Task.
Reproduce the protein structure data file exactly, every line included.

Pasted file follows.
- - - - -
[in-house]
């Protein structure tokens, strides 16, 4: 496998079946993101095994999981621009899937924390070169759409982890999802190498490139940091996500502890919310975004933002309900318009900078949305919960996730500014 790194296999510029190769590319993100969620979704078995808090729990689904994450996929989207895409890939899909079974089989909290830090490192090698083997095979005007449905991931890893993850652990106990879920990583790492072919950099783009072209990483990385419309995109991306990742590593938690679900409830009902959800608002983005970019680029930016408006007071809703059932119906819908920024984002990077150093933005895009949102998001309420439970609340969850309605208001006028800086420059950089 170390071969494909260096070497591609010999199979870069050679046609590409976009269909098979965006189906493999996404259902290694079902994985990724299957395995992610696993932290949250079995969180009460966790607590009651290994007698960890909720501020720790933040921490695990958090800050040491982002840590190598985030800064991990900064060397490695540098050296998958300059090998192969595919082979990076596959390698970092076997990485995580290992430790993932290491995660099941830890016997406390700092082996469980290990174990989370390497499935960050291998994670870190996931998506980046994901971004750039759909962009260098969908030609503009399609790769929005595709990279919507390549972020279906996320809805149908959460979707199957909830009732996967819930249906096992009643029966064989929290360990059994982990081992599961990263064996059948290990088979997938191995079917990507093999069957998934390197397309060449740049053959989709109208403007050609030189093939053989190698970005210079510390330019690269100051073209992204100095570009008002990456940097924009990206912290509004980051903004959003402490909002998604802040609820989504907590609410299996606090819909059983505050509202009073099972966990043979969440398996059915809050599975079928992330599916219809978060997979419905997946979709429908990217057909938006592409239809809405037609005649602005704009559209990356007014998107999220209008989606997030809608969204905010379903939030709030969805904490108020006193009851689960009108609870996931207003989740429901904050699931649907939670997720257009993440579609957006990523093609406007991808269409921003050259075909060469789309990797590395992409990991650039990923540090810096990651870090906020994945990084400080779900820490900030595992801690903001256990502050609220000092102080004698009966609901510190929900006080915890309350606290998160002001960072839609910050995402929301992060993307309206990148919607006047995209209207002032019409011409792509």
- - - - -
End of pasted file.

[in-house]
């Protein structure tokens, strides 16, 4: 496998079946993101095994999981621009899937924390070169759409982890999802190498490139940091996500502890919310975004933002309900318009900078949305919960996730500014 790194296999510029190769590319993100969620979704078995808090729990689904994450996929989207895409890939899909079974089989909290830090490192090698083997095979005007449905991931890893993850652990106990879920990583790492072919950099783009072209990483990385419309995109991306990742590593938690679900409830009902959800608002983005970019680029930016408006007071809703059932119906819908920024984002990077150093933005895009949102998001309420439970609340969850309605208001006028800086420059950089 170390071969494909260096070497591609010999199979870069050679046609590409976009269909098979965006189906493999996404259902290694079902994985990724299957395995992610696993932290949250079995969180009460966790607590009651290994007698960890909720501020720790933040921490695990958090800050040491982002840590190598985030800064991990900064060397490695540098050296998958300059090998192969595919082979990076596959390698970092076997990485995580290992430790993932290491995660099941830890016997406390700092082996469980290990174990989370390497499935960050291998994670870190996931998506980046994901971004750039759909962009260098969908030609503009399609790769929005595709990279919507390549972020279906996320809805149908959460979707199957909830009732996967819930249906096992009643029966064989929290360990059994982990081992599961990263064996059948290990088979997938191995079917990507093999069957998934390197397309060449740049053959989709109208403007050609030189093939053989190698970005210079510390330019690269100051073209992204100095570009008002990456940097924009990206912290509004980051903004959003402490909002998604802040609820989504907590609410299996606090819909059983505050509202009073099972966990043979969440398996059915809050599975079928992330599916219809978060997979419905997946979709429908990217057909938006592409239809809405037609005649602005704009559209990356007014998107999220209008989606997030809608969204905010379903939030709030969805904490108020006193009851689960009108609870996931207003989740429901904050699931649907939670997720257009993440579609957006990523093609406007991808269409921003050259075909060469789309990797590395992409990991650039990923540090810096990651870090906020994945990084400080779900820490900030595992801690903001256990502050609220000092102080004698009966609901510190929900006080915890309350606290998160002001960072839609910050995402929301992060993307309206990148919607006047995209209207002032019409011409792509």